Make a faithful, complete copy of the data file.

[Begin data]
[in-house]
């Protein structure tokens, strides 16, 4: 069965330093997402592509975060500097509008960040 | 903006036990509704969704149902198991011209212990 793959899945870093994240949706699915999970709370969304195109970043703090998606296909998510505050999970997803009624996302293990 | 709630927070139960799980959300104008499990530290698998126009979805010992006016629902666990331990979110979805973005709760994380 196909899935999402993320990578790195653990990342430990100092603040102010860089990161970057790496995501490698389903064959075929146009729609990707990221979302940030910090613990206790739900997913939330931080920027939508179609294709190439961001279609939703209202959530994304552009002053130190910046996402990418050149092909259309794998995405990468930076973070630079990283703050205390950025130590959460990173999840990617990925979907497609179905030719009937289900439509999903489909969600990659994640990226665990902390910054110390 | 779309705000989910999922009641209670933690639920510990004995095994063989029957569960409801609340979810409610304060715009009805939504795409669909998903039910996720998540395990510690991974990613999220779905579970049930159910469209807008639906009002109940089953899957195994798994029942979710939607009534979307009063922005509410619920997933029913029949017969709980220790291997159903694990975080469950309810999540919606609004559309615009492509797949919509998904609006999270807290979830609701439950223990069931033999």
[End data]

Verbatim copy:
[in-house]
């Protein structure tokens, strides 16, 4: 069965330093997402592509975060500097509008960040 | 903006036990509704969704149902198991011209212990 793959899945870093994240949706699915999970709370969304195109970043703090998606296909998510505050999970997803009624996302293990 | 709630927070139960799980959300104008499990530290698998126009979805010992006016629902666990331990979110979805973005709760994380 196909899935999402993320990578790195653990990342430990100092603040102010860089990161970057790496995501490698389903064959075929146009729609990707990221979302940030910090613990206790739900997913939330931080920027939508179609294709190439961001279609939703209202959530994304552009002053130190910046996402990418050149092909259309794998995405990468930076973070630079990283703050205390950025130590959460990173999840990617990925979907497609179905030719009937289900439509999903489909969600990659994640990226665990902390910054110390 | 779309705000989910999922009641209670933690639920510990004995095994063989029957569960409801609340979810409610304060715009009805939504795409669909998903039910996720998540395990510690991974990613999220779905579970049930159910469209807008639906009002109940089953899957195994798994029942979710939607009534979307009063922005509410619920997933029913029949017969709980220790291997159903694990975080469950309810999540919606609004559309615009492509797949919509998904609006999270807290979830609701439950223990069931033999």